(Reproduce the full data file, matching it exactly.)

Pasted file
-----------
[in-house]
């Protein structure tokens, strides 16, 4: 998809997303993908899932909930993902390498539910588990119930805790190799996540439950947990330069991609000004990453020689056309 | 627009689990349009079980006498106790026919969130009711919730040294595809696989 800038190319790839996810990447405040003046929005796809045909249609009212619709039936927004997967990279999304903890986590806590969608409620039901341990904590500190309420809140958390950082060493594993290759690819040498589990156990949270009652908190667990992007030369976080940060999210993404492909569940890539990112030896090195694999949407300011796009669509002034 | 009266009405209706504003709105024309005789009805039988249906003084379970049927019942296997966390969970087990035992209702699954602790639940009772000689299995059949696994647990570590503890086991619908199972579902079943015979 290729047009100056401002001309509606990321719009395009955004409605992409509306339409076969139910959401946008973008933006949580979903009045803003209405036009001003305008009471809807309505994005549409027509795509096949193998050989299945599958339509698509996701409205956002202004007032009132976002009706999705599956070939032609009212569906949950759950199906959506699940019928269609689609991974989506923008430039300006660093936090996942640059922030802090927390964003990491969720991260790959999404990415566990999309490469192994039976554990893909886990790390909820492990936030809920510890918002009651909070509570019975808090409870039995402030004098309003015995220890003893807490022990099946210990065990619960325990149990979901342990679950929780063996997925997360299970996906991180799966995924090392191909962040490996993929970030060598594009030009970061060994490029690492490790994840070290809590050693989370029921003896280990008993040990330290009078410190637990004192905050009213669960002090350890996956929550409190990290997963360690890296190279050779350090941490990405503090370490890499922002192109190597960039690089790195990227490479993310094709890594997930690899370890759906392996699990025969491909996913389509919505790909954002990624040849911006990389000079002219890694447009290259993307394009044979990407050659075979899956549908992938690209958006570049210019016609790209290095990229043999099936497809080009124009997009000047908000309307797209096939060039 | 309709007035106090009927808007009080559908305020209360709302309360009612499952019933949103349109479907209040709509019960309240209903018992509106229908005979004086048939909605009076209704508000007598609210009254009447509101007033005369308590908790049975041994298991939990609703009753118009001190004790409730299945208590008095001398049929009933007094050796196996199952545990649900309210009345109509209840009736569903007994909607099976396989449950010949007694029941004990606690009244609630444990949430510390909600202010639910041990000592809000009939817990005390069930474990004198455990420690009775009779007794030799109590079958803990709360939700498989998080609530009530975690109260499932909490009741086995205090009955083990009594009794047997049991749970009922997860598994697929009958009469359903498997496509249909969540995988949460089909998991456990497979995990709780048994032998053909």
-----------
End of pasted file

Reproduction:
[in-house]
């Protein structure tokens, strides 16, 4: 998809997303993908899932909930993902390498539910588990119930805790190799996540439950947990330069991609000004990453020689056309 | 627009689990349009079980006498106790026919969130009711919730040294595809696989 800038190319790839996810990447405040003046929005796809045909249609009212619709039936927004997967990279999304903890986590806590969608409620039901341990904590500190309420809140958390950082060493594993290759690819040498589990156990949270009652908190667990992007030369976080940060999210993404492909569940890539990112030896090195694999949407300011796009669509002034 | 009266009405209706504003709105024309005789009805039988249906003084379970049927019942296997966390969970087990035992209702699954602790639940009772000689299995059949696994647990570590503890086991619908199972579902079943015979 290729047009100056401002001309509606990321719009395009955004409605992409509306339409076969139910959401946008973008933006949580979903009045803003209405036009001003305008009471809807309505994005549409027509795509096949193998050989299945599958339509698509996701409205956002202004007032009132976002009706999705599956070939032609009212569906949950759950199906959506699940019928269609689609991974989506923008430039300006660093936090996942640059922030802090927390964003990491969720991260790959999404990415566990999309490469192994039976554990893909886990790390909820492990936030809920510890918002009651909070509570019975808090409870039995402030004098309003015995220890003893807490022990099946210990065990619960325990149990979901342990679950929780063996997925997360299970996906991180799966995924090392191909962040490996993929970030060598594009030009970061060994490029690492490790994840070290809590050693989370029921003896280990008993040990330290009078410190637990004192905050009213669960002090350890996956929550409190990290997963360690890296190279050779350090941490990405503090370490890499922002192109190597960039690089790195990227490479993310094709890594997930690899370890759906392996699990025969491909996913389509919505790909954002990624040849911006990389000079002219890694447009290259993307394009044979990407050659075979899956549908992938690209958006570049210019016609790209290095990229043999099936497809080009124009997009000047908000309307797209096939060039 | 309709007035106090009927808007009080559908305020209360709302309360009612499952019933949103349109479907209040709509019960309240209903018992509106229908005979004086048939909605009076209704508000007598609210009254009447509101007033005369308590908790049975041994298991939990609703009753118009001190004790409730299945208590008095001398049929009933007094050796196996199952545990649900309210009345109509209840009736569903007994909607099976396989449950010949007694029941004990606690009244609630444990949430510390909600202010639910041990000592809000009939817990005390069930474990004198455990420690009775009779007794030799109590079958803990709360939700498989998080609530009530975690109260499932909490009741086995205090009955083990009594009794047997049991749970009922997860598994697929009958009469359903498997496509249909969540995988949460089909998991456990497979995990709780048994032998053909």